BC reached another grim milestone as it continues to grapple with the drug poisoning crisis.
For the third straight year, the province has tallied at least two thousand fatalities from illicit drugs after 189 lives were lost in October. That equates to just over six lives lost per day on average.
According to data from the BC Coroners Service, this is the 37th consecutive month where at least 150 residents have passed away from the public health emergency.
So far this year, 2,039 people have lost their lives due to the toxic drug supply.
About seven out of every ten decedents this year are between the ages of 30-59.
The 50-59 age grouping has the highest unregulated drug death rate in BC at 79.8 followed by those aged 40-49 (78.0).
Last year 2,377 residents passed away from illicit drug overdoses, making it the deadliest year on record.
Unregulated drug toxicity is now the leading cause of death in British Columbia for people aged 10 to 59, accounting for more deaths than homicides, suicides, accidents and natural disease combined.
In addition, Jennifer Whiteside, Minister of Mental Health and Addictions, issued the following statement regarding the illicit drug toxicity deaths in October:
“As we face the sombre reality presented in the latest BC Coroners Service report, our hearts go out to the families and friends mourning the loss of 189 individuals in October to the poisoned drug supply. Each of these lives was an integral part of the fabric of our province and our communities, and their absence leaves a void that cannot be filled.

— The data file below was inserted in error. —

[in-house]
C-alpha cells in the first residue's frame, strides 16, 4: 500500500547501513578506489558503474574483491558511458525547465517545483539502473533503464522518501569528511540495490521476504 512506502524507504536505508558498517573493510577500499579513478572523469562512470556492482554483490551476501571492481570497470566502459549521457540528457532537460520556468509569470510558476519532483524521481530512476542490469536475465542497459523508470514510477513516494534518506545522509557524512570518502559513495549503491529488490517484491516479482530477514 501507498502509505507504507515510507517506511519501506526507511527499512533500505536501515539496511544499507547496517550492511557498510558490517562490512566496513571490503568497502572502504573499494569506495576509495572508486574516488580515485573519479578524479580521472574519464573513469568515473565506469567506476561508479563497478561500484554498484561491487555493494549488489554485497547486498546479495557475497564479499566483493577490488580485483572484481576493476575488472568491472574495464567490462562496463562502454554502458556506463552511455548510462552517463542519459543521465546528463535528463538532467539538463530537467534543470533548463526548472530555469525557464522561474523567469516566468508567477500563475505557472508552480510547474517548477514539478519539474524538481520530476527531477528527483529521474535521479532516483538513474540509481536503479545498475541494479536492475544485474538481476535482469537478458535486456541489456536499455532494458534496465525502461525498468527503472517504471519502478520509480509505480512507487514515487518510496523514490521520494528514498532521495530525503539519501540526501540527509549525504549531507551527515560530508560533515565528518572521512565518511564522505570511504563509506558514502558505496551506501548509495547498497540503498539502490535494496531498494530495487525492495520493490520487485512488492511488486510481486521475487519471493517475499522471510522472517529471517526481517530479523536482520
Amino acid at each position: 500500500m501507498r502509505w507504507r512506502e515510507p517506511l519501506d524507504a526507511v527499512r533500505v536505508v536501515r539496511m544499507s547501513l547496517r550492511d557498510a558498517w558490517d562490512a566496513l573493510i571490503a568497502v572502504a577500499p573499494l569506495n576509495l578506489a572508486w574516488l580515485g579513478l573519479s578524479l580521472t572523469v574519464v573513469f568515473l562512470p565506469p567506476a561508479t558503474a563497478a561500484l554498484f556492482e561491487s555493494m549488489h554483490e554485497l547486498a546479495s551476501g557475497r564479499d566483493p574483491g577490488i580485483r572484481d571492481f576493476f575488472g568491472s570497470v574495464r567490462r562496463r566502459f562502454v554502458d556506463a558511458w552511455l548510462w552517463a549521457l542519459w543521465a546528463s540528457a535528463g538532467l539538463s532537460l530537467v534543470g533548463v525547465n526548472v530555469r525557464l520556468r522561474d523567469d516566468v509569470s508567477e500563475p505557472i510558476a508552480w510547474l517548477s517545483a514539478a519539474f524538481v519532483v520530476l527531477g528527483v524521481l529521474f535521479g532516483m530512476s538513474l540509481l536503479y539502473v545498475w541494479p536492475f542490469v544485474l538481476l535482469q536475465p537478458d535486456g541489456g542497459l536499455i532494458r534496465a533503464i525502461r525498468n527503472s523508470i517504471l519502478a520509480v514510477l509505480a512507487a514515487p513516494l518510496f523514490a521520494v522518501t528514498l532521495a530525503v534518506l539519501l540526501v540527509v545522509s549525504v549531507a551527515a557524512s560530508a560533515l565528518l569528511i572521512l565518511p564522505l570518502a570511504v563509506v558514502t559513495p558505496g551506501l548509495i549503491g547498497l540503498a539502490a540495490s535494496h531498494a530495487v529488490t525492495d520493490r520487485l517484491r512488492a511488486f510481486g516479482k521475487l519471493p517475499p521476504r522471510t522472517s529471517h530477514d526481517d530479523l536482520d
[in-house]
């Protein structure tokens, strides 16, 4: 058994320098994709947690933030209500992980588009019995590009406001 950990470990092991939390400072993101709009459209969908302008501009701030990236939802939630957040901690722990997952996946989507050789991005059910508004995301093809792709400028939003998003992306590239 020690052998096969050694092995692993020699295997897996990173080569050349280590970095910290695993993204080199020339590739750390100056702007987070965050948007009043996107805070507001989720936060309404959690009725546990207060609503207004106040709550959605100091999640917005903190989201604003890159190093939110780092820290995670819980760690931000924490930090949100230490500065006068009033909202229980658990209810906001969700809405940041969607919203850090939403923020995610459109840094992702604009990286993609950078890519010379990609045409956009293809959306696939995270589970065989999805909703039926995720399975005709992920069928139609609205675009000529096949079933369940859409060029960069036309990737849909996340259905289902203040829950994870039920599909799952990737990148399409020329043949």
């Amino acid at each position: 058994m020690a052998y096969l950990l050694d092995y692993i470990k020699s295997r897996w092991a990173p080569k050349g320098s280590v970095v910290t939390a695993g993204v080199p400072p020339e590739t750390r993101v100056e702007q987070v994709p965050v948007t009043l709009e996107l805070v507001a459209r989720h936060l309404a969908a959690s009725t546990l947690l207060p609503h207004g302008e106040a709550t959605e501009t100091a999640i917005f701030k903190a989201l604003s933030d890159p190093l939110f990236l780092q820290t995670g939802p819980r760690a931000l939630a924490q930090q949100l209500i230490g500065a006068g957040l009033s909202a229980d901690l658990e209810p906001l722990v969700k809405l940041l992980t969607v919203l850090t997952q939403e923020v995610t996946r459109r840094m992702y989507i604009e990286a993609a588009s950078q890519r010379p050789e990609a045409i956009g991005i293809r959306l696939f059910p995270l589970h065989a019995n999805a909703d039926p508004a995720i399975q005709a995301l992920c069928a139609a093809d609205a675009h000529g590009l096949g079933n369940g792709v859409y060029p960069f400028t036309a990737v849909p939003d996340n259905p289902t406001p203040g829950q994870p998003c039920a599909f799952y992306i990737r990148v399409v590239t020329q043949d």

“More than 13,200 people have died because of poisoned drugs since the crisis was declared in 2016. We recognize the depth of grief these numbers represent, far beyond what any statistics can convey. Nothing will ever replace these people in the hearts of those who love them. Our government continues to work urgently to provide access to effective and compassionate care.
“One way we are strengthening access is with innovative treatment models like Road to Recovery. Situated in Vancouver’s St. Paul’s Hospital, the model provides rapid access to the full continuum of care options. It ensures that people receive integrated care every step of the way from the same team, which is crucial for providing help exactly when it’s needed, without any delays. This approach is transforming addiction care by bringing together services from the addictions clinic to housing and recovery supports, all in one place. As this model expands, we will be continuing to add supports for people living with addiction and substance-use challenges with more options for treatment and recovery services.
“We hold close the memory of those we have lost as we continue to build and improve the systems of support in our province. Our goal is clear: to give the care and support needed to stop these losses from happening again and to help our communities heal. We will continue to make real changes that will help save lives and connect people to the care they need.”